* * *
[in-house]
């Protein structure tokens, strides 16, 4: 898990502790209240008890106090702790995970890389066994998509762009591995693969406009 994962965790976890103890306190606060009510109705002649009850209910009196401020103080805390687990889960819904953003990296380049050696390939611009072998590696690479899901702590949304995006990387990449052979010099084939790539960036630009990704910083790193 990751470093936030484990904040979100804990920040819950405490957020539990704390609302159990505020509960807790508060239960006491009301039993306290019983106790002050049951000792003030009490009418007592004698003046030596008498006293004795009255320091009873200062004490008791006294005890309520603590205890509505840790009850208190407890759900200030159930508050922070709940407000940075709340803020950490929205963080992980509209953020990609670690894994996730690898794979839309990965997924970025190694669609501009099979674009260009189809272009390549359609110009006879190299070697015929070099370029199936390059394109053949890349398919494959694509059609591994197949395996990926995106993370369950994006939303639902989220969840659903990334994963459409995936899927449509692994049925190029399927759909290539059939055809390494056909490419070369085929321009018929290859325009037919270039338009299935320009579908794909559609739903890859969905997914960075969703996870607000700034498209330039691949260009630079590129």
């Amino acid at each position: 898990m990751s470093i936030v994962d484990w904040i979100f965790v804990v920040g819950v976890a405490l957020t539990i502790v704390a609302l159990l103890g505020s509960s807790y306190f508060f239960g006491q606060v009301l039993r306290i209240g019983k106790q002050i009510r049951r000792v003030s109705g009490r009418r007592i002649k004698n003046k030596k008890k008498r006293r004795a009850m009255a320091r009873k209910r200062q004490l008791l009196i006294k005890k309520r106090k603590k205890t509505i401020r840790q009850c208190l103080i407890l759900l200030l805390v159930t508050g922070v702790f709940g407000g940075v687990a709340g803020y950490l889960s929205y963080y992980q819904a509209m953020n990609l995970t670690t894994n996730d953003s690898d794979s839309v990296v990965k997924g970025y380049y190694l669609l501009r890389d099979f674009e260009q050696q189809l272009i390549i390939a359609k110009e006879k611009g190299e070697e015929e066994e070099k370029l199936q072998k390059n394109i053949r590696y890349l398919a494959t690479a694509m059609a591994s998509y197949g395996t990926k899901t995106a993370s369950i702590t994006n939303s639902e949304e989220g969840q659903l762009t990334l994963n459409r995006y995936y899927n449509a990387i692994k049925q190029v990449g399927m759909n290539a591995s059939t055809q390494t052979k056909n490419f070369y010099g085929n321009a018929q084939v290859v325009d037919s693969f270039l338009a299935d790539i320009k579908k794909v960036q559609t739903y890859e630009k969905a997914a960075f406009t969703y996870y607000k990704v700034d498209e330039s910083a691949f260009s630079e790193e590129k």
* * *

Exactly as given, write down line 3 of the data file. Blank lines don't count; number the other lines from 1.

């Amino acid at each position: 898990m990751s470093i936030v994962d484990w904040i979100f965790v804990v920040g819950v976890a405490l957020t539990i502790v704390a609302l159990l103890g505020s509960s807790y306190f508060f239960g006491q606060v009301l039993r306290i209240g019983k106790q002050i009510r049951r000792v003030s109705g009490r009418r007592i002649k004698n003046k030596k008890k008498r006293r004795a009850m009255a320091r009873k209910r200062q004490l008791l009196i006294k005890k309520r106090k603590k205890t509505i401020r840790q009850c208190l103080i407890l759900l200030l805390v159930t508050g922070v702790f709940g407000g940075v687990a709340g803020y950490l889960s929205y963080y992980q819904a509209m953020n990609l995970t670690t894994n996730d953003s690898d794979s839309v990296v990965k997924g970025y380049y190694l669609l501009r890389d099979f674009e260009q050696q189809l272009i390549i390939a359609k110009e006879k611009g190299e070697e015929e066994e070099k370029l199936q072998k390059n394109i053949r590696y890349l398919a494959t690479a694509m059609a591994s998509y197949g395996t990926k899901t995106a993370s369950i702590t994006n939303s639902e949304e989220g969840q659903l762009t990334l994963n459409r995006y995936y899927n449509a990387i692994k049925q190029v990449g399927m759909n290539a591995s059939t055809q390494t052979k056909n490419f070369y010099g085929n321009a018929q084939v290859v325009d037919s693969f270039l338009a299935d790539i320009k579908k794909v960036q559609t739903y890859e630009k969905a997914a960075f406009t969703y996870y607000k990704v700034d498209e330039s910083a691949f260009s630079e790193e590129k």